Permits for new houses in Pasco and Kennewick dropped sharply in the first half of this year but housing officials see room for hope.
Just last week, for example, the website The Fiscal Times named the Tri-Cities as the top U.S. city that people are moving to.
And local builders say business has been steady even if it's not as busy as in recent years.
Through June, 633 new home permits were issued in the Tri-Cities, compared to 766 during the same time last year, according to the Home Builders Association of Tri-Cities. That's a 17 percent drop.
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Pasco saw the biggest decline, with 188 new homes the first half of this year compared to 291 last year. And Kennewick was down 25 homes with 131 permits issued.
But Richland and West Richland each had slight increases in permits for the year. Richland has issued 155 permits so far and West Richland 75. The rest were permits for homes in the rest of Benton and Franklin counties.
Kennewick's home permit drop of about 16 percent likely is a normal fluctuation, said Rene Dahlgren, director of governmental affairs for the Home Builders Association of Tri-Cities. But the 35 percent drop in Pasco's new home permits is significant, she said.
"I have no doubt that the Pasco numbers are due in part to the impact fees," Dahlgren said.
Pasco's big draw was being the most affordable place to live, she said.
For some builders, the new $4,700 school impact fee is enough to make building in Kennewick or Richland more attractive.
But Rick White, Pasco's community and economic development director, doesn't agree.
New homes got off to a strong start in Pasco during the first three months of 2011, White said. But they didn't see the same pattern this year.
However, the average value of a home has risen to $232,000 from $220,000, he said.
And multifamily complexes and industrial construction projects are up from last year, White said.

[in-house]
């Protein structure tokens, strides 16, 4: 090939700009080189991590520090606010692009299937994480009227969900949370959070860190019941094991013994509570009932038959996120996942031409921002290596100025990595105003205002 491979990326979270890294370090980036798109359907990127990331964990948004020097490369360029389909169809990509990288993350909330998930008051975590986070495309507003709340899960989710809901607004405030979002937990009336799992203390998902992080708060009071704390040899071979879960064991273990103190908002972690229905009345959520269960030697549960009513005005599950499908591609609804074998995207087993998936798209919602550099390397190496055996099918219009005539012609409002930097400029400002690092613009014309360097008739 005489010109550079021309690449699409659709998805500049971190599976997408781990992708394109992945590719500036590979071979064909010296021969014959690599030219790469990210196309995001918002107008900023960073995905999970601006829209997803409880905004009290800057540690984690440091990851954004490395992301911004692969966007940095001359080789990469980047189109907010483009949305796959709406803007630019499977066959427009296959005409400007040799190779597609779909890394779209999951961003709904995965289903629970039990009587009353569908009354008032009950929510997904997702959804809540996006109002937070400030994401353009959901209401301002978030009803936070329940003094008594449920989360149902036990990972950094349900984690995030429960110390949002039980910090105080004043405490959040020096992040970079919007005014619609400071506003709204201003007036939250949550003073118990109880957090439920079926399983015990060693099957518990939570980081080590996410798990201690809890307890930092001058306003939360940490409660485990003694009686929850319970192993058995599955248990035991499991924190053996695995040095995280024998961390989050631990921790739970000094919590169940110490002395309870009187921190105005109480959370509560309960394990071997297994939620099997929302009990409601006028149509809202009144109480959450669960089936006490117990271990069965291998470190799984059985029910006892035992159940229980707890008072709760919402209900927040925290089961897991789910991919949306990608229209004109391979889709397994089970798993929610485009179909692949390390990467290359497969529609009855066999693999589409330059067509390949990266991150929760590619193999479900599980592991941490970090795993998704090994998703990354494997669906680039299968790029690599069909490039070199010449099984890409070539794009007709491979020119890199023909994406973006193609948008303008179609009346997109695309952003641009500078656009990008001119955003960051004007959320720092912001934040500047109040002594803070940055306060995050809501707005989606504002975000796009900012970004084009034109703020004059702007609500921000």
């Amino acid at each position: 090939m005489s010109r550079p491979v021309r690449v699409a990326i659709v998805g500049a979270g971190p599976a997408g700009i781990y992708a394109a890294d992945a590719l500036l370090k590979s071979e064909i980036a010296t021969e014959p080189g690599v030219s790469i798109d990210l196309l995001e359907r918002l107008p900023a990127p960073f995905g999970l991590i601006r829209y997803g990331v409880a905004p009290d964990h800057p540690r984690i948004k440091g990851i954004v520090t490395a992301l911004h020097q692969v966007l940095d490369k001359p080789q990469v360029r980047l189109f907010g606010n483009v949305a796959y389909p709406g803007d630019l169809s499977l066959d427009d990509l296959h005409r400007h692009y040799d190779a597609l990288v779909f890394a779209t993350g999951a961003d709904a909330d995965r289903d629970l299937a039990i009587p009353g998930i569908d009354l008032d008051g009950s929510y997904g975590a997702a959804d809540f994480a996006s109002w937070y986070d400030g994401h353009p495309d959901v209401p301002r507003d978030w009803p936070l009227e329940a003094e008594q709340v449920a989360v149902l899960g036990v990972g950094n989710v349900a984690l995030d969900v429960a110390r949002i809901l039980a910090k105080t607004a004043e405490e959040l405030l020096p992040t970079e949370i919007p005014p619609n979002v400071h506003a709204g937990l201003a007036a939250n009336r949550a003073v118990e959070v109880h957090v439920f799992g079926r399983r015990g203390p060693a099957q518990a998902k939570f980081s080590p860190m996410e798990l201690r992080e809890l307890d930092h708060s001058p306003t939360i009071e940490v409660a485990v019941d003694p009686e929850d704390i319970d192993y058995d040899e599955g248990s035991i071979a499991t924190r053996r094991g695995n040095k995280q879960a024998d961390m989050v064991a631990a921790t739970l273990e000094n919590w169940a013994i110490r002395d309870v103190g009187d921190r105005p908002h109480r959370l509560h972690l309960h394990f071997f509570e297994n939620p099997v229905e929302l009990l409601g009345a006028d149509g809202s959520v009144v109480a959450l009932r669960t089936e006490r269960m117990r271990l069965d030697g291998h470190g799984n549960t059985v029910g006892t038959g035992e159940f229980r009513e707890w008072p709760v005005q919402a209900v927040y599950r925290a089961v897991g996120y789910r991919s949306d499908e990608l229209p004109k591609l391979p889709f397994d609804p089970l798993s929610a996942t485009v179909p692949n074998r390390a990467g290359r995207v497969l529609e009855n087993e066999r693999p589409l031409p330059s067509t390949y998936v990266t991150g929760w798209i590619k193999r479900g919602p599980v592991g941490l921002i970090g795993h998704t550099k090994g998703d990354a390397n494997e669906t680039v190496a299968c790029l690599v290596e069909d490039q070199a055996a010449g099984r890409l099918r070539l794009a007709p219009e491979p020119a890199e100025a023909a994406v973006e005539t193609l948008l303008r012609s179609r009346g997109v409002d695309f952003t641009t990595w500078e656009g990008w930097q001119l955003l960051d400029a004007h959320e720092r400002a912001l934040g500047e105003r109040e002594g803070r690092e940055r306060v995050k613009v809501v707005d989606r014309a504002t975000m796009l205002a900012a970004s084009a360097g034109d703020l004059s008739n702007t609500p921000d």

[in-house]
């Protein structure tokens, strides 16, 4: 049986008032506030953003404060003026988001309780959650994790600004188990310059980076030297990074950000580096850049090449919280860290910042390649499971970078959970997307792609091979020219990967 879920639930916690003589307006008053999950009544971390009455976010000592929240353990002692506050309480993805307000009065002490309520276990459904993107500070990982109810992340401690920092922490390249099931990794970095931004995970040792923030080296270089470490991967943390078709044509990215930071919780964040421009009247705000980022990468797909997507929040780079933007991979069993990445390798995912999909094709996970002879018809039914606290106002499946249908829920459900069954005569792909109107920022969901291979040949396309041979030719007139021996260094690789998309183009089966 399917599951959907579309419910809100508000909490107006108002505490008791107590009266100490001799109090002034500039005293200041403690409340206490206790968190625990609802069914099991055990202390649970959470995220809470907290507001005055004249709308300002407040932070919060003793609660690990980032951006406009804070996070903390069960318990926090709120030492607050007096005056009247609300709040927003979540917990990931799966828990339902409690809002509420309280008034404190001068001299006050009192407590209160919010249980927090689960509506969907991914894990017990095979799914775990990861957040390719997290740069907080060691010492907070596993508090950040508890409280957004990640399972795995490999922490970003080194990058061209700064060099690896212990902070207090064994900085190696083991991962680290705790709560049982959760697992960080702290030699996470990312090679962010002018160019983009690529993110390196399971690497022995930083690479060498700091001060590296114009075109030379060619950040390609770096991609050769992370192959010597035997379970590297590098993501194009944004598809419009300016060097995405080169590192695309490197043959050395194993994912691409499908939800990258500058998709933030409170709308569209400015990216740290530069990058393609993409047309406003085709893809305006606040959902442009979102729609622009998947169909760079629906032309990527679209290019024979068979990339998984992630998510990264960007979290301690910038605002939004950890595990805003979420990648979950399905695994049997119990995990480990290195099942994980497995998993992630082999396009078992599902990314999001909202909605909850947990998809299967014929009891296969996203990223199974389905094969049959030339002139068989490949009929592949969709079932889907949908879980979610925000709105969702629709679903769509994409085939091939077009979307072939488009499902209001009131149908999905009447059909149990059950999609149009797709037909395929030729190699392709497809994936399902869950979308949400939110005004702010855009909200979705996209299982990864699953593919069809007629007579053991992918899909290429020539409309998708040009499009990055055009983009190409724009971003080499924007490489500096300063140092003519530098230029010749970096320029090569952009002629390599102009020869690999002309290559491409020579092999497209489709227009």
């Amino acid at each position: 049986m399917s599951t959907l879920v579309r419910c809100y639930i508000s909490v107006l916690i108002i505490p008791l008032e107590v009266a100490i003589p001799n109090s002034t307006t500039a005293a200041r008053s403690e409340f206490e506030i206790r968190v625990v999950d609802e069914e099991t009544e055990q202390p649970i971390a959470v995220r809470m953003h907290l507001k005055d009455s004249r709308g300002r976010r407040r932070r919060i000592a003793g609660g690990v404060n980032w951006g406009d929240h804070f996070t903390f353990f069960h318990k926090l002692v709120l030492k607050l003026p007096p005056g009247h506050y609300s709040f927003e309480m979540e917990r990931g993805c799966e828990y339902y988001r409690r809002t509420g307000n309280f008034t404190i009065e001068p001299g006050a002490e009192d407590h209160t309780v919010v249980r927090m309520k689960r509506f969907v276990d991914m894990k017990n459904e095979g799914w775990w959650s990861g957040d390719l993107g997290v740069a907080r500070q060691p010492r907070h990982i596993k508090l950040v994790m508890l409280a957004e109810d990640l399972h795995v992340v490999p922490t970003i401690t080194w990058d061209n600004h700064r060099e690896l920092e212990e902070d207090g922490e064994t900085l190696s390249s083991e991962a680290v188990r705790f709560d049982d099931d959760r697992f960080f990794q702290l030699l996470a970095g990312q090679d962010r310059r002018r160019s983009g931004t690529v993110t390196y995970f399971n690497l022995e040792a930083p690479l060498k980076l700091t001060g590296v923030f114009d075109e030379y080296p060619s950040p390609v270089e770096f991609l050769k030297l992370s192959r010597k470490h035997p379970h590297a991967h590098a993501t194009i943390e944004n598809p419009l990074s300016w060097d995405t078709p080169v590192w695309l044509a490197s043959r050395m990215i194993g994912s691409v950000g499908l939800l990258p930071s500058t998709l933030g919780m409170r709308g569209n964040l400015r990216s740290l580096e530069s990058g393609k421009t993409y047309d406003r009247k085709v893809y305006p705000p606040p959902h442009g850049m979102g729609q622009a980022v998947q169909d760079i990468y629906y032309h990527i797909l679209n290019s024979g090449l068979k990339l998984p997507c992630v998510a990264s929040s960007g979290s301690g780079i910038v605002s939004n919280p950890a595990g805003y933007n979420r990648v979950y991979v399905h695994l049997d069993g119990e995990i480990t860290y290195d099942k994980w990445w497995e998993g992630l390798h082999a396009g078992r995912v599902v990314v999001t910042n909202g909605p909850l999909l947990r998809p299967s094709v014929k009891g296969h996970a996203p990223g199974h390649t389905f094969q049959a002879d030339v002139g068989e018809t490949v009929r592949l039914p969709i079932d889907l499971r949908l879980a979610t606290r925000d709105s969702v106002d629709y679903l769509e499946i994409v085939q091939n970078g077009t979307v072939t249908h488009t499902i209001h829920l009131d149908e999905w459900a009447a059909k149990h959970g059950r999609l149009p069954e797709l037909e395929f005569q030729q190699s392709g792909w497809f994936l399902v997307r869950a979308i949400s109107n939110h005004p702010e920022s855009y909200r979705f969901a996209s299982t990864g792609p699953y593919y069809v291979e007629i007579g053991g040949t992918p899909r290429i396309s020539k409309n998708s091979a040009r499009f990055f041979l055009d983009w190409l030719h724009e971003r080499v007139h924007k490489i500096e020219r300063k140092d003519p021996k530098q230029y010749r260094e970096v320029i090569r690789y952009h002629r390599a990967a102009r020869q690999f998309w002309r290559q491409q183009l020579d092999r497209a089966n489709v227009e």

The city got a rush of about 200 applications for single-family homes during the five weeks before the school impact fee took effect on April 16.
Since then, developers of 21 homes have needed to pay the impact fee, White said.
Ron Olin, founder and owner of Olin Homes, said they will continue to build in Pasco. They are about a third of the way finished with a 130-lot project called West Pasco Terrace, near Sandifur Parkway and Road 60.
What his company will do once that project is finished depends on where they can get the best deal, he said.
Olin Homes has created a smaller floor plan so it can continue to offer a $146,000 house, he said. While impact fees are part of it, it's not the only reason.
So far, sales are similar to last year, and Olin said they may build about 50 homes this year. The homes they build are all presold.
That's down from the 100 the company built in 2010, when the first-time home buyer credit was in place, Olin said.
"We are in one of the best areas in the country for building homes," Olin said.
The market for new homes is fairly steady, Olin said. With builders figuring out how good the Tri-Cities is for building homes, there is competition, making it a buyer's market and keeping prices down.
So far this year, Kennewick already has received initial subdivision applications that if approved would mean the addition of 544 single-family homes, said Evelyn Lusignan, Kennewick's customer service manager. Those applications show developers are still looking at Kennewick for future housing developments, she said.
As of last year, the city almost had 500 lots approved and ready for new homes, according to city documents. That represents a two-year supply, and does not include about 1,500 lots that were in the pipeline at that time.
Dahlgren said she is expecting new home permits to meet last year's numbers, though she's not sure where Pasco's will end up.
Brett Lott of Lott's Better Built Homes said custom homes have picked up in the last few months. People just can't pass up the low interest rates, he said.
Lott said he has three homes started and three more ready to go in Kennewick and Richland.
"I'm doing a lot of custom homes right now," said Lott, who also is vice president of the Home Builders Association of Tri-Cities.
He is seeing families who are selling their current houses and want to upgrade or have their dream home built.
His company may build about eight homes this year. Normally they build about six to 10, he said.
-- Kristi Pihl: 582-1512; firstname.lastname@example.org